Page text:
Wartime Poetry and the Limits of the Good Neighbor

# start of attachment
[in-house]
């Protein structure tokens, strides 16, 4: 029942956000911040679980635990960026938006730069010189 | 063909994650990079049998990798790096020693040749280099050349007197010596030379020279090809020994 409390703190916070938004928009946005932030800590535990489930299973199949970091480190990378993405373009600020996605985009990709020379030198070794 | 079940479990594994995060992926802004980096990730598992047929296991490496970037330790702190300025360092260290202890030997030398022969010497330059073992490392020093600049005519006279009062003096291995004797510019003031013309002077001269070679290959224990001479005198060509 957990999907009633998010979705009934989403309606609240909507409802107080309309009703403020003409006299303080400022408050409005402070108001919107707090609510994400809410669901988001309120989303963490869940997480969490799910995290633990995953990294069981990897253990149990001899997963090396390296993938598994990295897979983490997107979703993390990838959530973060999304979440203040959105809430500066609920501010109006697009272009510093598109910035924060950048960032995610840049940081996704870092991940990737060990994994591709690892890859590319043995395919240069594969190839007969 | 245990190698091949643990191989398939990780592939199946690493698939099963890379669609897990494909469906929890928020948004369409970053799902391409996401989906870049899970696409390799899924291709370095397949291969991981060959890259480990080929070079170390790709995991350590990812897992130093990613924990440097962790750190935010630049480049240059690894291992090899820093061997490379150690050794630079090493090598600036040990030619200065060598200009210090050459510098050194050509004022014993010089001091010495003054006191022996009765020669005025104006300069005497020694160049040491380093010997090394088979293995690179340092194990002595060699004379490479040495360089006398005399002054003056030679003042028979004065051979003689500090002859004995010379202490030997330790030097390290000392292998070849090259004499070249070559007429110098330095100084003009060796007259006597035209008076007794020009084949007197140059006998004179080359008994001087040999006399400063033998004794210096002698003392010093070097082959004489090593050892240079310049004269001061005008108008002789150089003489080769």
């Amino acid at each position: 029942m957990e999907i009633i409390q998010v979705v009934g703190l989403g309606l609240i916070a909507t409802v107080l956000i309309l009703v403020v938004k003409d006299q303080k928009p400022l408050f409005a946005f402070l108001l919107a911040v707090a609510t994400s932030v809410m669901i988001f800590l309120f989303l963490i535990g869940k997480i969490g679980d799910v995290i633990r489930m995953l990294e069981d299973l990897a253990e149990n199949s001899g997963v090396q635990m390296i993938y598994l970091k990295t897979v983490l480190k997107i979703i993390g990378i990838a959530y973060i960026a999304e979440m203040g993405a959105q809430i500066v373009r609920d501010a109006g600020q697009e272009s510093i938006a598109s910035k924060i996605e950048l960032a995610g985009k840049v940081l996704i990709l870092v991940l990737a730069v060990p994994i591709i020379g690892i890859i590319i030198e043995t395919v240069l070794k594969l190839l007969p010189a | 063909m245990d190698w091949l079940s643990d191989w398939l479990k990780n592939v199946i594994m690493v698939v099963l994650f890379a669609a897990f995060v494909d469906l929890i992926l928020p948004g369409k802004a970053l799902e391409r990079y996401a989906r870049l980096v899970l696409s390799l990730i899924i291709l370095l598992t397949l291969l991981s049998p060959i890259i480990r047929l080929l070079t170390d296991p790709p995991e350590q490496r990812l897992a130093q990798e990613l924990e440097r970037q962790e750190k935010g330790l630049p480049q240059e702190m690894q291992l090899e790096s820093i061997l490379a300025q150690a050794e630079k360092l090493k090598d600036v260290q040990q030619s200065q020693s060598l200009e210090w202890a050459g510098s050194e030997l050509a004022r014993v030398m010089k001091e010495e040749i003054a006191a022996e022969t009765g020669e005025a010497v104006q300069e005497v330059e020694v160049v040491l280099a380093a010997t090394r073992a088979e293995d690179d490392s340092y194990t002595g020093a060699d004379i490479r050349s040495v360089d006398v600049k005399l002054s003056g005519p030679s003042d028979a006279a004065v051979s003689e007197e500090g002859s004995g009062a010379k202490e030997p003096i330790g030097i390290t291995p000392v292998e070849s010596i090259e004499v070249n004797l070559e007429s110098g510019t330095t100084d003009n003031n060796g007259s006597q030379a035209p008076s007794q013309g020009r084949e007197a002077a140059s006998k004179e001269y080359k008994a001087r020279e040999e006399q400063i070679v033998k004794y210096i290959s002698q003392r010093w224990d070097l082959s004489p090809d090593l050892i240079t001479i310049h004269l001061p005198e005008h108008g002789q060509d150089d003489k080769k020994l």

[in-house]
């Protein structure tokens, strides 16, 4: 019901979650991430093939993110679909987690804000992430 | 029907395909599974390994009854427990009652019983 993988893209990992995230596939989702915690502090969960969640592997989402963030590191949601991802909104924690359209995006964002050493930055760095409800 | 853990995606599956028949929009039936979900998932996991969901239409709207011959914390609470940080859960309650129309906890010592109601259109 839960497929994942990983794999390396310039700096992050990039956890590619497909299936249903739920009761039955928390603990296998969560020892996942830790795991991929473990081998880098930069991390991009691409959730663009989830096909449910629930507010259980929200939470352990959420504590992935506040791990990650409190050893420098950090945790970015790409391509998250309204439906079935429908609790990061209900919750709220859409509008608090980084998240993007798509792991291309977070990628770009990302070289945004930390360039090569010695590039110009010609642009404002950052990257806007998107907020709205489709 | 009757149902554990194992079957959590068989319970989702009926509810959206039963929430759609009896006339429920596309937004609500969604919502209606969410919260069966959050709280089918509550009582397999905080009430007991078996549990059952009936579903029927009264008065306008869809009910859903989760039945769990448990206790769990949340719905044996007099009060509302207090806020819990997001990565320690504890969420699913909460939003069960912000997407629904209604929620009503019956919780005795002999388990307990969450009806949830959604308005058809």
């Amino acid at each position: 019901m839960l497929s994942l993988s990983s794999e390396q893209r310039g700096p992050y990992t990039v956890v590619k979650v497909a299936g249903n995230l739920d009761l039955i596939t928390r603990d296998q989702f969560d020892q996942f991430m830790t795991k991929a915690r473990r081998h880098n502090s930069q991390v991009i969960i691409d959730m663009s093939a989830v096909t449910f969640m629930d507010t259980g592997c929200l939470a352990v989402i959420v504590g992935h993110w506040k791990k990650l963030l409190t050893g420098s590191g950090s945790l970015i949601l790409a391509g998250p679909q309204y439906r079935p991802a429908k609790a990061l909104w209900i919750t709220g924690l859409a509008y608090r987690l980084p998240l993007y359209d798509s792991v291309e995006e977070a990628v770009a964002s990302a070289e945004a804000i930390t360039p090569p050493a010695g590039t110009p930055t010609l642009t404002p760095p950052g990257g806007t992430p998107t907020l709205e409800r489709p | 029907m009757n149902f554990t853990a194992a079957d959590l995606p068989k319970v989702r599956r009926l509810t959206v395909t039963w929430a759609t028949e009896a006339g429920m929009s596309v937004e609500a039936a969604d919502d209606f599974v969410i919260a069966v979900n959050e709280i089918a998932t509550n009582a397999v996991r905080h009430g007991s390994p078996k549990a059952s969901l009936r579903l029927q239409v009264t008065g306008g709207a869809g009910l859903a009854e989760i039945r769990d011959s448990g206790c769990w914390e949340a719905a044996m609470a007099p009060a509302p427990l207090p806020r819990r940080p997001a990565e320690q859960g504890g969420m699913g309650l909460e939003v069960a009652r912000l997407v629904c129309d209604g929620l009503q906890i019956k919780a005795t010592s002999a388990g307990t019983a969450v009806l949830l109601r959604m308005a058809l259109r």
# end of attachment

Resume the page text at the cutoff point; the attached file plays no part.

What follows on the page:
This chapter introduces the unlikely roles poets played at the center of hemispheric cultural diplomacy initiatives in 1938–1945, the years when Good Neighbor diplomacy was motivated by a broad antifascist coalition. The chapter discusses major diplomat-poets like William Carlos Williams, Pablo Neruda, Archibald MacLeish, and Langston Hughes, and compares these writers to Puerto Rican poet Julia de Burgos, Ecuadorian Consul General Jorge Carrera Andrade, soldier-poet Lysander Kemp, and others who coalesced around the anthologies, translations, and congresses of Good Neighbor initiatives. Borrowing metaphors of bridging and broadcasting from new infrastructures of hemispheric modernization, and invoking strategies of apostrophic address to an impossibly large hemispheric public, Good Neighbor poetry promoted Popular Front antifascism, but also enabled advocates of decolonial politics, racial democracy, and international feminism.
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